As a self-described progressive, I always get very wary when I see the right (we should segregate so we can harness womens' biologically-driven need to cook and clean!) and the left (we should segregate because the patriarchy lets boys dominate the classroom!) come to some kind of unholy alliance. And if the latter situation is true, I think this can be dealt with in the mixed environment.
//It sort of makes me wonder, though, if there isn't a way to make use of the placebo effect in education. That is, just go into a struggling district and set up a "pilot program" that you say will be based on the latest in educational trends. Spout some buzzwords and wave your hands a lot, then ask for parents to sign their kids up voluntarily. Once they do, assign those kids to the best teachers in the school, and say "Do what you were already doing." Then sit back, and wait for the magazine reporters to show up and write glowing profiles about your educational miracle.//
There is something like this: it's called the Westinghouse effect, after a famous efficiency study. (Which, oddly, I cannot find any good descriptions of on the Web, at least not right now.) Basically, going in and saying that you are going to measure improvement in some outcome sometimes causes that outcome to improve.
I wouldn't be at all surprised if that is at the root of all the reports that I've seen in meetings that every single educational experiment we try succeeds, even though somehow we don't ever get any better overall... you have to jump on the innovation while it's still working! ;)
In my experience, teenagers behave noticeably better in mixed groups, boys especially. I don't know if they actually *learn* any more, but they are less likely to thump/kick each other, whisper and giggle, etc. 14-year-old boys trying to impress girls seem more likely to sit down and shut up than boys trying to impress each other.
Related to your placebo effect.. in my first year of graduate school, my department had all the faculty who were to be teaching courses that graduate students might want to take give a short presentation to us about the courses. One of the courses (which I did not take) was a 1-credit seminar in physics education, and the presenter made an almost offhand comment that there is a theory that all education reform initiatives work (at least) once--in the first year of the program, when everyone's excited about it (students and teachers alike) and puts in much more effort than would be normal.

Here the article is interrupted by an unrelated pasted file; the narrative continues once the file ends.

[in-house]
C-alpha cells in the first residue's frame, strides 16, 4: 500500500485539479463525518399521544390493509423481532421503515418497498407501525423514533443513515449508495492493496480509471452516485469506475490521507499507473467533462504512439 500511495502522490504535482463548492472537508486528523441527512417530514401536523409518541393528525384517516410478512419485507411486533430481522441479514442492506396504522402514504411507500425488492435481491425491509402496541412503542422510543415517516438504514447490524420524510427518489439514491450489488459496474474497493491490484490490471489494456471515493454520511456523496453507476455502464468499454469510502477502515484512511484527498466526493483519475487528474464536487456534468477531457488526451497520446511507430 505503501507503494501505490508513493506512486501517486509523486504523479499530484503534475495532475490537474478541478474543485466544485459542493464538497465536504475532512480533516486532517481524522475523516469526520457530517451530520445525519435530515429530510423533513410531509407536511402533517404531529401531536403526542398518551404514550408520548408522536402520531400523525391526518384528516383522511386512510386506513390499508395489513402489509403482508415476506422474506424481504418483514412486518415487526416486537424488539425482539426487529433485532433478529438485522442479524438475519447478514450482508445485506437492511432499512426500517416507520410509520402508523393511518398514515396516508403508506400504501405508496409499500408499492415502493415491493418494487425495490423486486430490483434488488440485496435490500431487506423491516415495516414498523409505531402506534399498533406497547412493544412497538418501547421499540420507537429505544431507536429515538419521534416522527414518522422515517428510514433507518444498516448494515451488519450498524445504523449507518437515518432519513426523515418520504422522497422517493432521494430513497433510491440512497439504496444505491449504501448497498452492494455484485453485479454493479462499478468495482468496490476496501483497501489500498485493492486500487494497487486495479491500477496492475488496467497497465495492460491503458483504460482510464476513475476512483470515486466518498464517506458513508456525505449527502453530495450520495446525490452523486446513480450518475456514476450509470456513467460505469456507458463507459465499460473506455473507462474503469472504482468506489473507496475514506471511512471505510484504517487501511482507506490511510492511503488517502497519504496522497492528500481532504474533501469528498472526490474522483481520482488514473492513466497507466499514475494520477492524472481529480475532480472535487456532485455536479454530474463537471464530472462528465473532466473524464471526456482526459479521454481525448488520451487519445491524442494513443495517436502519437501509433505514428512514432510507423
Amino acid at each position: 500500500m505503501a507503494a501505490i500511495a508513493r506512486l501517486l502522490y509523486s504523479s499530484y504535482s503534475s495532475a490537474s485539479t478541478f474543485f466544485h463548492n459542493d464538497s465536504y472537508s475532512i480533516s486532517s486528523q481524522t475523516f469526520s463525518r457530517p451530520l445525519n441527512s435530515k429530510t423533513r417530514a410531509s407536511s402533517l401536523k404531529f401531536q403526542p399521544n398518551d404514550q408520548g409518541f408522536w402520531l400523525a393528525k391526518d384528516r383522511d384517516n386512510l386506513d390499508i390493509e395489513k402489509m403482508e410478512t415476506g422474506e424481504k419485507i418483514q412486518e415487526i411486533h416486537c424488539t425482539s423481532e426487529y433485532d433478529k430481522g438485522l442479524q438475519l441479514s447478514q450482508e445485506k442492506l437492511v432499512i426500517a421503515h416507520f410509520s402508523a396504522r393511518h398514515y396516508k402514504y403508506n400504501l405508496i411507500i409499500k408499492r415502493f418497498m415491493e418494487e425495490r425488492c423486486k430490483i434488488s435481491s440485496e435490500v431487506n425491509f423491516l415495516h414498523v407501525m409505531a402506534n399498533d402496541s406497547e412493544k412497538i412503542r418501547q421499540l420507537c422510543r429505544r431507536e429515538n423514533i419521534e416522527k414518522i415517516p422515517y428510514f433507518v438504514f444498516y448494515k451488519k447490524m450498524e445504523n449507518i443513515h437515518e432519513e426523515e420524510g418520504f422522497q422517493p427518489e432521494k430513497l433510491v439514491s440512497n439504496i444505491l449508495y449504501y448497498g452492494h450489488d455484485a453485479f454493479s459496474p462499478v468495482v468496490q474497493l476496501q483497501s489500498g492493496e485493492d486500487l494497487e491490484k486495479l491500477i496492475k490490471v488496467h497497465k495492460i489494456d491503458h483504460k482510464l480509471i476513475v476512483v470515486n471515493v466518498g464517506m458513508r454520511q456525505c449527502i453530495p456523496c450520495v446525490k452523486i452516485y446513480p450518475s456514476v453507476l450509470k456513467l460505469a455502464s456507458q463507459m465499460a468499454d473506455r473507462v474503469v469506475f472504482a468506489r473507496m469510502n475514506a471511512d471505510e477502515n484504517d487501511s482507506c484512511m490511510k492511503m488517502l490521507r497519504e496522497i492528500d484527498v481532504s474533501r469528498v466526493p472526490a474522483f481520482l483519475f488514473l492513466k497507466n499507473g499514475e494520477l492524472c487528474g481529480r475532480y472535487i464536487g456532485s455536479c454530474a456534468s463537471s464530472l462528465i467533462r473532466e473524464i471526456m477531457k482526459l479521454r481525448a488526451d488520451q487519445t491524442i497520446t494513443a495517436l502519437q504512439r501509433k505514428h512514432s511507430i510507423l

#1: more the latter than the former, I hope. Our school district isn't the greatest, but there are some long-term problems in the school that's nearest to our house that our kids would have been going to. We've been fighting for intra-district transfers every year to make sure they don't end up at that school, and the results have been worth it. The fact remains, though, that no matter how you configure the classroom, the combination of an unmotivated student + apathetic parent will result in grief.
#7: Jefrir, my experience is exactly the opposite. There's nothing more disruptive than a 14yo boy trying to impress a girl (or vice versa).
Boys And Girls Brains Are Different: Gender Differences In Language Appear Biological
ScienceDaily (Mar. 5, 2008) -- Although researchers have long agreed that girls have superior language abilities than boys, until now no one has clearly provided a biological basis that may account for their differences.
For the first time -- and in unambiguous findings -- researchers from Northwestern University and the University of Haifa show both that areas of the brain associated with language work harder in girls than in boys during language tasks, and that boys and girls rely on different parts of the brain when performing these tasks.
"Our findings -- which suggest that language processing is more sensory in boys and more abstract in girls -- could have major implications for teaching children and even provide support for advocates of single sex classrooms," said Douglas D. Burman, research associate in Northwestern's Roxelyn and Richard Pepper Department of Communication Sciences and Disorders.
Using functional magnetic resonance imaging (fMRI)...
For what it's worth, I think I would have been very lonely in a single-gender school. I doubt I am the only one.